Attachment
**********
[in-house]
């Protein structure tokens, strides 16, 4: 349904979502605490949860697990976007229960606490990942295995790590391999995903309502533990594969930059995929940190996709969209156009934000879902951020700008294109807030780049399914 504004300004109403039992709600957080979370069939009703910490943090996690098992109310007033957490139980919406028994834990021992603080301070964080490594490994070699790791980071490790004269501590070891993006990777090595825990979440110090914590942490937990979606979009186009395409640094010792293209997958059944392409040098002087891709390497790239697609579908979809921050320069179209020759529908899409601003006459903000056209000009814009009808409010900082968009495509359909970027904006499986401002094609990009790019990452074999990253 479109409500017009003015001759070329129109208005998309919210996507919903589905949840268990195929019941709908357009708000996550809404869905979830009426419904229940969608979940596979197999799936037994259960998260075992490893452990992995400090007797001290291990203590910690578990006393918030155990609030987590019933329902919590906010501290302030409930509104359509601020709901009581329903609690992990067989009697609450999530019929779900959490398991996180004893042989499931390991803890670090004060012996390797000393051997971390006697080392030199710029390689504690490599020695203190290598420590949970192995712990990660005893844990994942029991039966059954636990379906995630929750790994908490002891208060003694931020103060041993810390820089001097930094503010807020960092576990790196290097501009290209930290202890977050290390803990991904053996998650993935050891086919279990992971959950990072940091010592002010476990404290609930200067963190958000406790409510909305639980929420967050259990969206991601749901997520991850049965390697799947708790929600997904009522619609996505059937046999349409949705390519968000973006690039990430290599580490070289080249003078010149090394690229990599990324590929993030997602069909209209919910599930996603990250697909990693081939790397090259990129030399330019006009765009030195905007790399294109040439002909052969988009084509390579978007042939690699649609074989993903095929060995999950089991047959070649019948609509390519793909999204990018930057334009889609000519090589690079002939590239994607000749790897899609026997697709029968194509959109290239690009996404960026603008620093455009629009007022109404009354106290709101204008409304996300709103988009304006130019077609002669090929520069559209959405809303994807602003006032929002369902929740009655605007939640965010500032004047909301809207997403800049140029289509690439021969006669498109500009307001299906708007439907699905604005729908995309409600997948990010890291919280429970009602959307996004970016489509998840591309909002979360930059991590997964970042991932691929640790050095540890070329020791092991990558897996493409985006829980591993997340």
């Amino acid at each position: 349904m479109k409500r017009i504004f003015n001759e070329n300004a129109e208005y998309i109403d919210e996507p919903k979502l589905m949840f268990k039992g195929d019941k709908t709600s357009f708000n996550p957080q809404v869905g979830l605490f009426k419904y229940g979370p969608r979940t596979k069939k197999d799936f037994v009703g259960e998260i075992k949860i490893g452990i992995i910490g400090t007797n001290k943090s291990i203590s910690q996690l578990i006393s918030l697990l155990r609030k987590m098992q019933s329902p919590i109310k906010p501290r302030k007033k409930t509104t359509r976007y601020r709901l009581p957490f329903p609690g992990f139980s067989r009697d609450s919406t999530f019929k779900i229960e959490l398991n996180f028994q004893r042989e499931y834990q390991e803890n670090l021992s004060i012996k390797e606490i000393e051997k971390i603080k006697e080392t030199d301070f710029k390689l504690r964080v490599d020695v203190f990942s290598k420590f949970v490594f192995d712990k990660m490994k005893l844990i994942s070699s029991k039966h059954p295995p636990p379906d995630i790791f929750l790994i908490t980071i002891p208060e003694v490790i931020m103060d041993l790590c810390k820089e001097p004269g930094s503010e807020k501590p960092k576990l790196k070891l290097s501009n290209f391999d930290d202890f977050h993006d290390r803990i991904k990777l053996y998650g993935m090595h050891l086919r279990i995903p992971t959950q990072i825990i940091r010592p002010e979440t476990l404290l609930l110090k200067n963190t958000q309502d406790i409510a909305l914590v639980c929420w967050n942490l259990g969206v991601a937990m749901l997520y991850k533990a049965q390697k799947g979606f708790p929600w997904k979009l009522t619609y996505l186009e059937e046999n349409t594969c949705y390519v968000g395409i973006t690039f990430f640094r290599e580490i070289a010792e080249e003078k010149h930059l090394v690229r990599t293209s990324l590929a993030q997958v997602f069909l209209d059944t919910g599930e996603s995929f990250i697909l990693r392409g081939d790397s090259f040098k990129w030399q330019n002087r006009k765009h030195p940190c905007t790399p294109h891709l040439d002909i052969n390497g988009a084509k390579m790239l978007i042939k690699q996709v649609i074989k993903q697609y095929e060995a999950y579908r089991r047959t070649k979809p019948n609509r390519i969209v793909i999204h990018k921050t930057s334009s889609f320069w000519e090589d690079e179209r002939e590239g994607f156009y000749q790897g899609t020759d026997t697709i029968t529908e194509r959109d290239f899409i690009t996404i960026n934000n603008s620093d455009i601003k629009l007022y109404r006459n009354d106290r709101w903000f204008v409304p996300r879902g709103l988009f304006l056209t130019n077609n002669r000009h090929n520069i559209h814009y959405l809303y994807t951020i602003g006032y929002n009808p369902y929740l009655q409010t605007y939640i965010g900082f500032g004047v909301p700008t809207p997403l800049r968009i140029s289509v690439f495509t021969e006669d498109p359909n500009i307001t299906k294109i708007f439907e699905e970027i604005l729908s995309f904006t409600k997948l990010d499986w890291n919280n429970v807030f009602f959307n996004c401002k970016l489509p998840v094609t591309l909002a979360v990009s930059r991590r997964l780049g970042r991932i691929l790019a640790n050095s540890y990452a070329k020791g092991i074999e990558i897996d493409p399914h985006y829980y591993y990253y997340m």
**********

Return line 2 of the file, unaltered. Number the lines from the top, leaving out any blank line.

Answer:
């Protein structure tokens, strides 16, 4: 349904979502605490949860697990976007229960606490990942295995790590391999995903309502533990594969930059995929940190996709969209156009934000879902951020700008294109807030780049399914 504004300004109403039992709600957080979370069939009703910490943090996690098992109310007033957490139980919406028994834990021992603080301070964080490594490994070699790791980071490790004269501590070891993006990777090595825990979440110090914590942490937990979606979009186009395409640094010792293209997958059944392409040098002087891709390497790239697609579908979809921050320069179209020759529908899409601003006459903000056209000009814009009808409010900082968009495509359909970027904006499986401002094609990009790019990452074999990253 479109409500017009003015001759070329129109208005998309919210996507919903589905949840268990195929019941709908357009708000996550809404869905979830009426419904229940969608979940596979197999799936037994259960998260075992490893452990992995400090007797001290291990203590910690578990006393918030155990609030987590019933329902919590906010501290302030409930509104359509601020709901009581329903609690992990067989009697609450999530019929779900959490398991996180004893042989499931390991803890670090004060012996390797000393051997971390006697080392030199710029390689504690490599020695203190290598420590949970192995712990990660005893844990994942029991039966059954636990379906995630929750790994908490002891208060003694931020103060041993810390820089001097930094503010807020960092576990790196290097501009290209930290202890977050290390803990991904053996998650993935050891086919279990992971959950990072940091010592002010476990404290609930200067963190958000406790409510909305639980929420967050259990969206991601749901997520991850049965390697799947708790929600997904009522619609996505059937046999349409949705390519968000973006690039990430290599580490070289080249003078010149090394690229990599990324590929993030997602069909209209919910599930996603990250697909990693081939790397090259990129030399330019006009765009030195905007790399294109040439002909052969988009084509390579978007042939690699649609074989993903095929060995999950089991047959070649019948609509390519793909999204990018930057334009889609000519090589690079002939590239994607000749790897899609026997697709029968194509959109290239690009996404960026603008620093455009629009007022109404009354106290709101204008409304996300709103988009304006130019077609002669090929520069559209959405809303994807602003006032929002369902929740009655605007939640965010500032004047909301809207997403800049140029289509690439021969006669498109500009307001299906708007439907699905604005729908995309409600997948990010890291919280429970009602959307996004970016489509998840591309909002979360930059991590997964970042991932691929640790050095540890070329020791092991990558897996493409985006829980591993997340």